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We talked about why storytelling is important for movement-making and, last week, collected definitions of "regeneration" to help anchor the story. (Thanks so much for all the guidance!)

Today let's get to the heart of it - what makes regeneration compelling? Marc Barasch introduced me to the term and concept just last year at an event hosted by David Hodgson. Marc, author of The Compassionate Life, has invested his spirit into the Green World Campaign. He has experience with both storytelling and practice and is convincing when he argues these ideas need a bigger stage.

What components are core to the story; suitable for movement-making? Here are a few thoughts based on what attracts me:

  • Positive - Regenerative initiatives move the world forward. They are challenging, creative, and exciting. They represent a "can-do" attitude. They are joyful not fearful.
  • Long-term solution - It is good we have people working on immediate problems -- plugging methane leaks, feeding hungry children, protecting endangered animals. However, these near-term problems are also symptoms of structural problems in the economy. Regeneration helps address these deeper issues.
  • Ambitious - Not only does it address long-term problems, it resolves them, stopping the game of whack-a-mole we so often play. With a regenerative strategy we can actually "win the game" not just lose more slowly.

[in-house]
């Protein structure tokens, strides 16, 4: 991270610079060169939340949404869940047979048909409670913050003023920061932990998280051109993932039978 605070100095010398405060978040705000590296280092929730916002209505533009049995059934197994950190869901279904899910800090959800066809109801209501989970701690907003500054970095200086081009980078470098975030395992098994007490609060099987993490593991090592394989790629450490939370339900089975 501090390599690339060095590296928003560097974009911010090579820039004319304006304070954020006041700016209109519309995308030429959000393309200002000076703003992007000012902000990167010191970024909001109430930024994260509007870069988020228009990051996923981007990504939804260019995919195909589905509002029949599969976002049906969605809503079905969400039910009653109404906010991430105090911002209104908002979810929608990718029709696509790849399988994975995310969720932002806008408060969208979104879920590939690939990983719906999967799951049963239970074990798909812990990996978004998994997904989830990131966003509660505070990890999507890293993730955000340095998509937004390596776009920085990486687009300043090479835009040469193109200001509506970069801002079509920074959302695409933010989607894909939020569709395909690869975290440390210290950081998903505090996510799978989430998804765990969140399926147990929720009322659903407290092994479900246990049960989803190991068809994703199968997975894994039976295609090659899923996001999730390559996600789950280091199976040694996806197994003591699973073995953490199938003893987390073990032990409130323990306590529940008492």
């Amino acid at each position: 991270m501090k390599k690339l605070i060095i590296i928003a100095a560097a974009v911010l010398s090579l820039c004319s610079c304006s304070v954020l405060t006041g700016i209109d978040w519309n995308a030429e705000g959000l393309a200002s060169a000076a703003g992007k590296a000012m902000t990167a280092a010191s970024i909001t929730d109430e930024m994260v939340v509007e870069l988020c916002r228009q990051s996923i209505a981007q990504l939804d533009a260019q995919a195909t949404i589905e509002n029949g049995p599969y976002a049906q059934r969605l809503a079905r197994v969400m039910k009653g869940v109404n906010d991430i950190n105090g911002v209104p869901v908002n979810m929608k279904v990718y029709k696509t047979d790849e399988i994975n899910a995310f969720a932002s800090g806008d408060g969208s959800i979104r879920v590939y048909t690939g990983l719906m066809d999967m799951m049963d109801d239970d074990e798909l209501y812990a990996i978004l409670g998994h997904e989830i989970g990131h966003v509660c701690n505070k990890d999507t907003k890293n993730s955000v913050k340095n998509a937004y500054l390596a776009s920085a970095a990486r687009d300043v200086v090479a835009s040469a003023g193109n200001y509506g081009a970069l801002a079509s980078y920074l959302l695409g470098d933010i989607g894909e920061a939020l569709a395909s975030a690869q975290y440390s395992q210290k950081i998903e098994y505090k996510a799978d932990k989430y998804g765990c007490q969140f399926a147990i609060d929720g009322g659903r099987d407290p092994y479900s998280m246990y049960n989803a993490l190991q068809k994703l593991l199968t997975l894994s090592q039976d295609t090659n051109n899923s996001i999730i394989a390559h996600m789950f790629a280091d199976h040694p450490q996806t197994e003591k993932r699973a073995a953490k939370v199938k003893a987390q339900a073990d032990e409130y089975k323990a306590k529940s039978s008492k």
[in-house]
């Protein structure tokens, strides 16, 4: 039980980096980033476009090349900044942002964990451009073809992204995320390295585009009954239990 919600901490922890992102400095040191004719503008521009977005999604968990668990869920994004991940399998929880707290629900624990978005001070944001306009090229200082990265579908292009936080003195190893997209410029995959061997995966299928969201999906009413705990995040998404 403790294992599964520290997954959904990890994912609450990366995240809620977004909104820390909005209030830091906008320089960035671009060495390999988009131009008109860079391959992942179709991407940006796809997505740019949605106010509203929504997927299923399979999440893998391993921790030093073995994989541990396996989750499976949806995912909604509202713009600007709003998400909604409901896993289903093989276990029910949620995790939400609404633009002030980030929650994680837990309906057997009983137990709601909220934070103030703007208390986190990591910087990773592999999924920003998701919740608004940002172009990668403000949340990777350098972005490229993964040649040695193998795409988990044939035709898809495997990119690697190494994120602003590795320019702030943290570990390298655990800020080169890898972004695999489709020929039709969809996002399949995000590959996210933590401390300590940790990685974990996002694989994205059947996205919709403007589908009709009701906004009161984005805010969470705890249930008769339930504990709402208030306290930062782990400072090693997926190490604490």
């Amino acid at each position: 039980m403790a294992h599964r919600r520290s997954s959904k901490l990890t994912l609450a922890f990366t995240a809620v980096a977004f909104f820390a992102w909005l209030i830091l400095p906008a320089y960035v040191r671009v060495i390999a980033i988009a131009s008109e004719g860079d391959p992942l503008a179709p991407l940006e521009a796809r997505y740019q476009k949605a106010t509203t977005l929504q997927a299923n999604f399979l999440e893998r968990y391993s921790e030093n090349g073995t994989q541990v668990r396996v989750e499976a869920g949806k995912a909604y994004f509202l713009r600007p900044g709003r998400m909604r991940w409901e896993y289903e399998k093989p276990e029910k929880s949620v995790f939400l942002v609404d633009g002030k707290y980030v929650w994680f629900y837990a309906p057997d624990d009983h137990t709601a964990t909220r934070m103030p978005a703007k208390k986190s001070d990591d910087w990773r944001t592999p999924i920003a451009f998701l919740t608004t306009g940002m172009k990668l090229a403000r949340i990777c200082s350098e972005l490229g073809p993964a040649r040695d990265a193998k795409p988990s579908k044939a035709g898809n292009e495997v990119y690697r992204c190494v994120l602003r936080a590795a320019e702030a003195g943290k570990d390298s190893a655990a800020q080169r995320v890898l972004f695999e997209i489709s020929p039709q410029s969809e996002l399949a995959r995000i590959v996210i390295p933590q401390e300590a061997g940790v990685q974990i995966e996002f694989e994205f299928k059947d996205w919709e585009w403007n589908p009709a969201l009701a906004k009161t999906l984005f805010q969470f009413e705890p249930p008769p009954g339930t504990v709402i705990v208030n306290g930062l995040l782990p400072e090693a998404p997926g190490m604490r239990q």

• "Yes/And" - Regeneration is about refusing to choose between "the lesser of two evils" and instead find win-win (and win again) approaches. It denies the need for trade-offs (e.g., climate change for energy or poor soil for more food or poverty for wealth).
  • Anti-anti - At its best, regeneration assumes good intentions. It isn't a search for bad guys. A better future is going to require the ingenuity and efforts of the entire globe so it helps build a coalition of everyone.
  • Prosperity - Regeneration implies making the world better for our generation and generations to come. It isn't a strategy of austerity but a vision of abundance. This abundance will be defined differently - it may not include massive wealth accumulation or pure pursuit of profit.
  • Moves forward - It acknowledges the world will be different in the future. It isn't an (impossible) return to a previous era or way-of-life, but the deliberate co-creation of a new and better one.
  • Responsibility - It acknowledges human responsibility for the changes we make in the world. So far the anthropocene has been inadvertent (and denied). Regeneration implies that we use our tremendous human capacity to acknowledge and take responsibility -- to create an intentional and better anthropocene.

What motivates you about regenerative innovation? Please let me know how you tell the story.

And, don't forget to join the wave!

Who is Driving the Story?

Plus, Beauty

One more core principle - regeneration is about creating beautiful things together. Don't you think?

And, in closing

We are very early in the process of defining what it means to build a regenerative economy. While the terminology will continue to evolve, we're convinced the ideas are directionally correct. Now we are studying, testing, plotting, and building interest, support, and resources.

Thus this newsletter, which will come out about weekly with brief observations and links to related materials exploring innovation and the regenerative economy. With effort, and a bit of luck, we hope support for these concepts becomes a wave sweeping the world!

If you find this email valuable, please share with a friend. If you don't, please unsubscribe (link at the bottom.) We also much appreciate comments, advice, and suggestions for links to highlight.



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